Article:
One final point on forgiveness I didn't manage to sneak into an earlier post:
For fallen man, Christian forgiveness is hard.
It's hard because it takes humility and meekness to renounce a just debt. It takes an uncomfortable degree of self-knowledge to recognize our own need to be forgiven. It takes a robust faith to leave all judging to God. It takes, God help us, practice to love our friends as we love ourselves, to say nothing of loving our enemies. And all this needs to be done under the one organizing principle of human acts: to love God with all our heart, all our soul, all our mind, all our strength.
But it's also hard because, unlike clemency, forgiveness is an interior act. That means there's nothing external and irrevocable you can do to forgive. If you're lenient toward someone, there's firm evidence of your clemency, and you can't later on not have been lenient. If you give alms, there's physical proof of your almsgiving, and you can't (practically speaking) get your money back later.
But to forgive someone, in particular someone who doesn't ask you for forgiveness... well, how do you actually do that? You can say, "I forgive him," but unless you're God your words do not create the reality they signify. You have to somehow or other... just forgive him.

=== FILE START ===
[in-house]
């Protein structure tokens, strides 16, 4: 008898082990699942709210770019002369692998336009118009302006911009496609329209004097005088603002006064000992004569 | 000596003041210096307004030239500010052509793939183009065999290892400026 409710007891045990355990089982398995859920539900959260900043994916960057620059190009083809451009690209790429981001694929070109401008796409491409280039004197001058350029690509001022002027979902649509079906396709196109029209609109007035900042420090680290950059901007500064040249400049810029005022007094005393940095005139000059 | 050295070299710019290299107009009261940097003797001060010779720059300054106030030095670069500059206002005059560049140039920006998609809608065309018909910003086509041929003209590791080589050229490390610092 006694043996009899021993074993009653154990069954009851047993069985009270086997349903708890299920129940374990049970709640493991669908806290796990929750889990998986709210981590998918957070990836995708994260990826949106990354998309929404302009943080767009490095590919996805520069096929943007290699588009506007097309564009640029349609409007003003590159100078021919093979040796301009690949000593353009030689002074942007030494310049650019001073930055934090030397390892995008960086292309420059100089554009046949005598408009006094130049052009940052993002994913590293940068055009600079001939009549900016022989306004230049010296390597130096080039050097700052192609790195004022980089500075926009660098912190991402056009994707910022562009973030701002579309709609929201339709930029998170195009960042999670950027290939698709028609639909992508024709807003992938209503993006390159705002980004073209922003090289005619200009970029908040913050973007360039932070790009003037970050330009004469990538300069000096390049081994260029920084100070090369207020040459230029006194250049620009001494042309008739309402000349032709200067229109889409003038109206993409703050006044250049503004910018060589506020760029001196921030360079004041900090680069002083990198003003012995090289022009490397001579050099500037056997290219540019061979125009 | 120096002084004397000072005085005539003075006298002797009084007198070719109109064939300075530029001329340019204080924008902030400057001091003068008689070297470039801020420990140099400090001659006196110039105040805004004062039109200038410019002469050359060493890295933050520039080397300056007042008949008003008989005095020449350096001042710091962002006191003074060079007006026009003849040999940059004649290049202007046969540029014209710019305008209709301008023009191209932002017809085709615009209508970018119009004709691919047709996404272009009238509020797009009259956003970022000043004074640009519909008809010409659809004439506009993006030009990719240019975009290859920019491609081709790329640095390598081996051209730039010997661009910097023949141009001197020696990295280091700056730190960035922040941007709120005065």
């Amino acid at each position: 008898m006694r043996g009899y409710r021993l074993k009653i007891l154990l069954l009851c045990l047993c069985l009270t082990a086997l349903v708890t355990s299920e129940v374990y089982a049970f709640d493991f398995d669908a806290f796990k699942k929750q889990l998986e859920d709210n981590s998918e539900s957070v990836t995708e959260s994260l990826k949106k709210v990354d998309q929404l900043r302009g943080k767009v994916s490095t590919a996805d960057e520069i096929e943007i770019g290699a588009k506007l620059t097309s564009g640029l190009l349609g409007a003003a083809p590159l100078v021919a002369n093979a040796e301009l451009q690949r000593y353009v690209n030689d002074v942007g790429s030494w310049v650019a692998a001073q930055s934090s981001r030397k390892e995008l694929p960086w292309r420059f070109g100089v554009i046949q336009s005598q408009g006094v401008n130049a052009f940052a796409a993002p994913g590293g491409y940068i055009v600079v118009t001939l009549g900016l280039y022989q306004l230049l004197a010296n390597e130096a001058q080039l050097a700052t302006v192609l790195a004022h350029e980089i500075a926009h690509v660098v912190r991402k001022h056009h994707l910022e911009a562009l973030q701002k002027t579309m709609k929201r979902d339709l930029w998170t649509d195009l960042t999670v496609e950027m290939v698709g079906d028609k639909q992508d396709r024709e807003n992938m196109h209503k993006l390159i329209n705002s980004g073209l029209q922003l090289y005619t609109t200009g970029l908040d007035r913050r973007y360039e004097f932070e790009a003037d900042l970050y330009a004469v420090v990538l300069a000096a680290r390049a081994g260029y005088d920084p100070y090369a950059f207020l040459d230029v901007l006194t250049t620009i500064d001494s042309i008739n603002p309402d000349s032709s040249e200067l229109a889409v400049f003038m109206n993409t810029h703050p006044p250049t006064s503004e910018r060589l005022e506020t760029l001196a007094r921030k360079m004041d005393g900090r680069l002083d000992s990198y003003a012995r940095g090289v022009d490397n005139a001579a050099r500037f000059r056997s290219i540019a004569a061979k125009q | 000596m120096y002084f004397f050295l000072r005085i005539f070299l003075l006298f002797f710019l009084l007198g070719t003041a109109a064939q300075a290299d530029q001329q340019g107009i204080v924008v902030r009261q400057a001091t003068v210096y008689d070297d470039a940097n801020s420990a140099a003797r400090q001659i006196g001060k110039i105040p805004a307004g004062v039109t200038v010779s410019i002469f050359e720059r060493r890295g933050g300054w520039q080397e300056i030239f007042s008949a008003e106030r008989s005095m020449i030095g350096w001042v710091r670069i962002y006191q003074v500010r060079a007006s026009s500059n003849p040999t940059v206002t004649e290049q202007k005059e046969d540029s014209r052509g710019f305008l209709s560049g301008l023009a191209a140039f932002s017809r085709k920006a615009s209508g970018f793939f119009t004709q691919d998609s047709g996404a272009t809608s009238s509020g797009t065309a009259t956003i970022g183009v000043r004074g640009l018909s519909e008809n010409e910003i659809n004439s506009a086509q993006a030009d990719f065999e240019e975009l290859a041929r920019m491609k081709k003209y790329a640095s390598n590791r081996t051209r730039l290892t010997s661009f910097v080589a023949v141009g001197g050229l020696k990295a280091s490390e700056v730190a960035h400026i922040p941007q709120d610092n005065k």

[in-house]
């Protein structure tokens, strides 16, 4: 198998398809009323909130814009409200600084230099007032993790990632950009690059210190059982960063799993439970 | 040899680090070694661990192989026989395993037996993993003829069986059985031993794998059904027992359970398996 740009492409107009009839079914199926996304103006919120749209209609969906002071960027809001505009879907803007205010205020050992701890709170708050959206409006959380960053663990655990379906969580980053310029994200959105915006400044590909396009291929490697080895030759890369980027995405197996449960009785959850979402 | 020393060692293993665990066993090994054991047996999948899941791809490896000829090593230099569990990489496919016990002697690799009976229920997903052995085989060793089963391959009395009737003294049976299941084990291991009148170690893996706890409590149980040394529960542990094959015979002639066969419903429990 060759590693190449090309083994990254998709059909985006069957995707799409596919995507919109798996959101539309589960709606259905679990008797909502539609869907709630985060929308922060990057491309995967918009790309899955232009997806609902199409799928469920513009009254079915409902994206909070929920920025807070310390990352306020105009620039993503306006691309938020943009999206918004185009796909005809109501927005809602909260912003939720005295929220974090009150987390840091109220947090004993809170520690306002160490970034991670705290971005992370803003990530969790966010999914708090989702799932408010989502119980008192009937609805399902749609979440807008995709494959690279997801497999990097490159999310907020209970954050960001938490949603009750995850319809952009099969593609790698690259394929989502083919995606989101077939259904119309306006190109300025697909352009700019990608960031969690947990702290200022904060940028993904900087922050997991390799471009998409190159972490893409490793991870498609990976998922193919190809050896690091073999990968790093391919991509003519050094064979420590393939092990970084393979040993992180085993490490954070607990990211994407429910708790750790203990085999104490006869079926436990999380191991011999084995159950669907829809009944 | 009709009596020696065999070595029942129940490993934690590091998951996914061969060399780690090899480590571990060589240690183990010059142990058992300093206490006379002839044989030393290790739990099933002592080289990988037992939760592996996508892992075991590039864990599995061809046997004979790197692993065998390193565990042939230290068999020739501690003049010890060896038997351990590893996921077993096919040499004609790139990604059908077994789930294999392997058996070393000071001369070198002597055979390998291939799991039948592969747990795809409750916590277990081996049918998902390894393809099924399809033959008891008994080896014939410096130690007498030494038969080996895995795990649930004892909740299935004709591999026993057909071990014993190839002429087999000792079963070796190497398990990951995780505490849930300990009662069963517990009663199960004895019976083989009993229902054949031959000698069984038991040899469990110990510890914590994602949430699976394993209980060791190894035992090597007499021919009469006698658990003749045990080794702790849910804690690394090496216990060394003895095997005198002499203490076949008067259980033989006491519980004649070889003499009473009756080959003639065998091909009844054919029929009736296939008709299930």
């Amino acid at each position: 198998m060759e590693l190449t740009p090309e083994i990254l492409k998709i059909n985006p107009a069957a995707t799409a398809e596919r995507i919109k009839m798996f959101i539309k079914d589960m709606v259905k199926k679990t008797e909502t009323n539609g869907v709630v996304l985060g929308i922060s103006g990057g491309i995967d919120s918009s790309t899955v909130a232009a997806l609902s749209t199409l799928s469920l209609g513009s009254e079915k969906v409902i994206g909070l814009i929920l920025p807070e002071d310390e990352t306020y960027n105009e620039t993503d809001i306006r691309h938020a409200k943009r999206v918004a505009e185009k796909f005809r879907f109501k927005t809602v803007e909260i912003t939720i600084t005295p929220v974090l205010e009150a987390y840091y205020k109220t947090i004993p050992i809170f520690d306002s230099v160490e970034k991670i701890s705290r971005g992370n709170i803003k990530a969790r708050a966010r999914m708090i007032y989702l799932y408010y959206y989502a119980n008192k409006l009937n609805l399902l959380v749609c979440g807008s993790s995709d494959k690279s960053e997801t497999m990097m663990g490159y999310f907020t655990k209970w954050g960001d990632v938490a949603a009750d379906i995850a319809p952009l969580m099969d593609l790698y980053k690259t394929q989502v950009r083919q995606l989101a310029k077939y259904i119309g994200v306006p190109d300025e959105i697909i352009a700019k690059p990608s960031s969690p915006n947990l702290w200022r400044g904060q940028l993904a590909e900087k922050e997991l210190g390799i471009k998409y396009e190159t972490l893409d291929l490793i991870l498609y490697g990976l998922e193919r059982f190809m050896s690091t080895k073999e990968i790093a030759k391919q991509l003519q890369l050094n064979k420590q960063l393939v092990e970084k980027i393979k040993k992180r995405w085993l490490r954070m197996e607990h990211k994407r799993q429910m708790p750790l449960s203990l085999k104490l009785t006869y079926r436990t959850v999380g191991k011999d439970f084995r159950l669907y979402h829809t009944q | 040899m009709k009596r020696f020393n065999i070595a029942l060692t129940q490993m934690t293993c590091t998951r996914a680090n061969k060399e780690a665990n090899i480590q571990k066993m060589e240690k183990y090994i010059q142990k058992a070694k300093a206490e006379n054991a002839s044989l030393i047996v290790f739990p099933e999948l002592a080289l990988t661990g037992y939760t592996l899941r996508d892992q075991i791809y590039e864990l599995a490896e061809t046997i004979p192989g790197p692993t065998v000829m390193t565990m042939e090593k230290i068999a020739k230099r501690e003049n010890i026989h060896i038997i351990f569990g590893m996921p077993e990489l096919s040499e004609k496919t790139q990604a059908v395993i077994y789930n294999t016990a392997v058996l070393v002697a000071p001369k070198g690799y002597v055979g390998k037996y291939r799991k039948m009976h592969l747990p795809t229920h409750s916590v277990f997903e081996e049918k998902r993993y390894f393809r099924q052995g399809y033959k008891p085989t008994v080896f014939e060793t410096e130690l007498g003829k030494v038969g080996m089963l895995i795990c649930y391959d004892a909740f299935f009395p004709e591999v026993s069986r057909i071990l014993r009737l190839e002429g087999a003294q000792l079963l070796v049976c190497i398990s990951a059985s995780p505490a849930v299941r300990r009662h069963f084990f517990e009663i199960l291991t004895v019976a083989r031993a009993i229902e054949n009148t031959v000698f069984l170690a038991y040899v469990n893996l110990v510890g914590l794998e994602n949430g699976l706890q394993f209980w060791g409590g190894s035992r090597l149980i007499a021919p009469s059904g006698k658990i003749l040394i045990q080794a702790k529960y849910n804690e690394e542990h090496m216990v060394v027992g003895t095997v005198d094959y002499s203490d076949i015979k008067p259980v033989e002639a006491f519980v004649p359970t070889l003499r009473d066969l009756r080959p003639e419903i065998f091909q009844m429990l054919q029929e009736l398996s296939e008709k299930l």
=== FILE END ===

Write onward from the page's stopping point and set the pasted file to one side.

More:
Of course, Christian forgiveness happens by grace, and becomes a virtue by practice, so saying, "I forgive him, the miserable rat," is a good way to start, as long as it isn't where you stop. A prayer like, "Dear Lord, please grant me the grace to desire to pray for the grace to desire to forgive," may be in order.
And once you've forgiven someone, what's to stop you from unforgiving him later? Nothing, as far as I can see, except grace.
Christian forgiveness, then, demands all sorts of prior virtues and is given in an intangible and so-to-speak insecure manner. No wonder Christians are so bad at it.
And how do we get better? Well, have you tried prayer and fasting?